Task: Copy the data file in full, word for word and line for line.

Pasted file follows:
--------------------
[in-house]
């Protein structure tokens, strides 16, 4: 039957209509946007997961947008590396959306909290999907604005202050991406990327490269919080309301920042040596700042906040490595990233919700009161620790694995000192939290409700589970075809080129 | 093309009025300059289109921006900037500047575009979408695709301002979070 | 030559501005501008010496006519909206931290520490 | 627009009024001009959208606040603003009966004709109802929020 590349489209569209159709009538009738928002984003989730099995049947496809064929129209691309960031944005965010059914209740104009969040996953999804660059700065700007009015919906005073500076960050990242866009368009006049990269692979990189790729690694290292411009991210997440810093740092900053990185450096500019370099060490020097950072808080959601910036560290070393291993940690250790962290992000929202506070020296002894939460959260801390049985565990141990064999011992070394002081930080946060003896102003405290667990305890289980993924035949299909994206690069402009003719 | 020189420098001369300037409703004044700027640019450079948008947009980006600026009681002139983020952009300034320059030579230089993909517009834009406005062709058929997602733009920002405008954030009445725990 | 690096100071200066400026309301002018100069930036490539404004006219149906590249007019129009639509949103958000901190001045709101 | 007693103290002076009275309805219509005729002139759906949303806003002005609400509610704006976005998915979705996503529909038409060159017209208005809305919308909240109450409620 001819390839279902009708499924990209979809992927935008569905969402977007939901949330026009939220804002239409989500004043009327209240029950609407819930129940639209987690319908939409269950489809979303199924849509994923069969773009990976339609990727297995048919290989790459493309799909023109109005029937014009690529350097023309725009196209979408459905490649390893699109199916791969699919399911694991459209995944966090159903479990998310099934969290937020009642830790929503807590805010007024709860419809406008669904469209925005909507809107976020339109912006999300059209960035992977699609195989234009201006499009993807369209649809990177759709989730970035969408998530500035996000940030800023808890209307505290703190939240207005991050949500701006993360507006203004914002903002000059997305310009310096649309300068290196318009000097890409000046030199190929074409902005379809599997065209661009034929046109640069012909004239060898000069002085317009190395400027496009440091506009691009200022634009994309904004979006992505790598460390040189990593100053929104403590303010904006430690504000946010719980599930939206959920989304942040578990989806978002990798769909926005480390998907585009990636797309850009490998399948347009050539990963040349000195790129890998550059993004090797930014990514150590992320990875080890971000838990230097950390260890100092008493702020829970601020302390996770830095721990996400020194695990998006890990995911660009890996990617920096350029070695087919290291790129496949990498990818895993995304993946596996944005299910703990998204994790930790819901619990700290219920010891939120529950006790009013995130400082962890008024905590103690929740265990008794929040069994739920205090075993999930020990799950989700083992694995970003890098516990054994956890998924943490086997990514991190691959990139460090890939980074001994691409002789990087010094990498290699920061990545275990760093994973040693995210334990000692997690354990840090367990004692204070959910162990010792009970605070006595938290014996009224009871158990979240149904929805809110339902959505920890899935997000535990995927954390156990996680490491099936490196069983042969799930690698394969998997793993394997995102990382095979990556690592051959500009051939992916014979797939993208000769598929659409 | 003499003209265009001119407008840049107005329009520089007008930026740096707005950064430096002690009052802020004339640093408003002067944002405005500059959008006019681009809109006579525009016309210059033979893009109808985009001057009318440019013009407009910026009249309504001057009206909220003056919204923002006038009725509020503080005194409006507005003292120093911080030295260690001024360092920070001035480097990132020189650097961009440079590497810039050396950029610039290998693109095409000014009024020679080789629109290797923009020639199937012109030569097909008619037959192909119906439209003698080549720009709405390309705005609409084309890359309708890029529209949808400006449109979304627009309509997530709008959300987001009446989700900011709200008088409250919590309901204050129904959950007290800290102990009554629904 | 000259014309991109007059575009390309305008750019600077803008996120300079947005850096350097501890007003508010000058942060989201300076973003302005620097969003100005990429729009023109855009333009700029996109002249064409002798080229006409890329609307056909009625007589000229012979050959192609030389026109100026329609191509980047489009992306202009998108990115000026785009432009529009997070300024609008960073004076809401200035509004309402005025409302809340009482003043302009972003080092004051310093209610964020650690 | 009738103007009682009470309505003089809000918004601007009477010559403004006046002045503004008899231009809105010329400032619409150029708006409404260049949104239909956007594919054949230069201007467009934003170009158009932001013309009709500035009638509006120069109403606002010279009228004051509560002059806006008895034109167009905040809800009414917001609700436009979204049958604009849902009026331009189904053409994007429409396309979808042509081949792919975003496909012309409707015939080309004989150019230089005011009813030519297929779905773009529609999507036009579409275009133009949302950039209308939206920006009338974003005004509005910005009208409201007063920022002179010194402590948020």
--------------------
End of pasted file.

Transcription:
[in-house]
């Protein structure tokens, strides 16, 4: 039957209509946007997961947008590396959306909290999907604005202050991406990327490269919080309301920042040596700042906040490595990233919700009161620790694995000192939290409700589970075809080129 | 093309009025300059289109921006900037500047575009979408695709301002979070 | 030559501005501008010496006519909206931290520490 | 627009009024001009959208606040603003009966004709109802929020 590349489209569209159709009538009738928002984003989730099995049947496809064929129209691309960031944005965010059914209740104009969040996953999804660059700065700007009015919906005073500076960050990242866009368009006049990269692979990189790729690694290292411009991210997440810093740092900053990185450096500019370099060490020097950072808080959601910036560290070393291993940690250790962290992000929202506070020296002894939460959260801390049985565990141990064999011992070394002081930080946060003896102003405290667990305890289980993924035949299909994206690069402009003719 | 020189420098001369300037409703004044700027640019450079948008947009980006600026009681002139983020952009300034320059030579230089993909517009834009406005062709058929997602733009920002405008954030009445725990 | 690096100071200066400026309301002018100069930036490539404004006219149906590249007019129009639509949103958000901190001045709101 | 007693103290002076009275309805219509005729002139759906949303806003002005609400509610704006976005998915979705996503529909038409060159017209208005809305919308909240109450409620 001819390839279902009708499924990209979809992927935008569905969402977007939901949330026009939220804002239409989500004043009327209240029950609407819930129940639209987690319908939409269950489809979303199924849509994923069969773009990976339609990727297995048919290989790459493309799909023109109005029937014009690529350097023309725009196209979408459905490649390893699109199916791969699919399911694991459209995944966090159903479990998310099934969290937020009642830790929503807590805010007024709860419809406008669904469209925005909507809107976020339109912006999300059209960035992977699609195989234009201006499009993807369209649809990177759709989730970035969408998530500035996000940030800023808890209307505290703190939240207005991050949500701006993360507006203004914002903002000059997305310009310096649309300068290196318009000097890409000046030199190929074409902005379809599997065209661009034929046109640069012909004239060898000069002085317009190395400027496009440091506009691009200022634009994309904004979006992505790598460390040189990593100053929104403590303010904006430690504000946010719980599930939206959920989304942040578990989806978002990798769909926005480390998907585009990636797309850009490998399948347009050539990963040349000195790129890998550059993004090797930014990514150590992320990875080890971000838990230097950390260890100092008493702020829970601020302390996770830095721990996400020194695990998006890990995911660009890996990617920096350029070695087919290291790129496949990498990818895993995304993946596996944005299910703990998204994790930790819901619990700290219920010891939120529950006790009013995130400082962890008024905590103690929740265990008794929040069994739920205090075993999930020990799950989700083992694995970003890098516990054994956890998924943490086997990514991190691959990139460090890939980074001994691409002789990087010094990498290699920061990545275990760093994973040693995210334990000692997690354990840090367990004692204070959910162990010792009970605070006595938290014996009224009871158990979240149904929805809110339902959505920890899935997000535990995927954390156990996680490491099936490196069983042969799930690698394969998997793993394997995102990382095979990556690592051959500009051939992916014979797939993208000769598929659409 | 003499003209265009001119407008840049107005329009520089007008930026740096707005950064430096002690009052802020004339640093408003002067944002405005500059959008006019681009809109006579525009016309210059033979893009109808985009001057009318440019013009407009910026009249309504001057009206909220003056919204923002006038009725509020503080005194409006507005003292120093911080030295260690001024360092920070001035480097990132020189650097961009440079590497810039050396950029610039290998693109095409000014009024020679080789629109290797923009020639199937012109030569097909008619037959192909119906439209003698080549720009709405390309705005609409084309890359309708890029529209949808400006449109979304627009309509997530709008959300987001009446989700900011709200008088409250919590309901204050129904959950007290800290102990009554629904 | 000259014309991109007059575009390309305008750019600077803008996120300079947005850096350097501890007003508010000058942060989201300076973003302005620097969003100005990429729009023109855009333009700029996109002249064409002798080229006409890329609307056909009625007589000229012979050959192609030389026109100026329609191509980047489009992306202009998108990115000026785009432009529009997070300024609008960073004076809401200035509004309402005025409302809340009482003043302009972003080092004051310093209610964020650690 | 009738103007009682009470309505003089809000918004601007009477010559403004006046002045503004008899231009809105010329400032619409150029708006409404260049949104239909956007594919054949230069201007467009934003170009158009932001013309009709500035009638509006120069109403606002010279009228004051509560002059806006008895034109167009905040809800009414917001609700436009979204049958604009849902009026331009189904053409994007429409396309979808042509081949792919975003496909012309409707015939080309004989150019230089005011009813030519297929779905773009529609999507036009579409275009133009949302950039209308939206920006009338974003005004509005910005009208409201007063920022002179010194402590948020």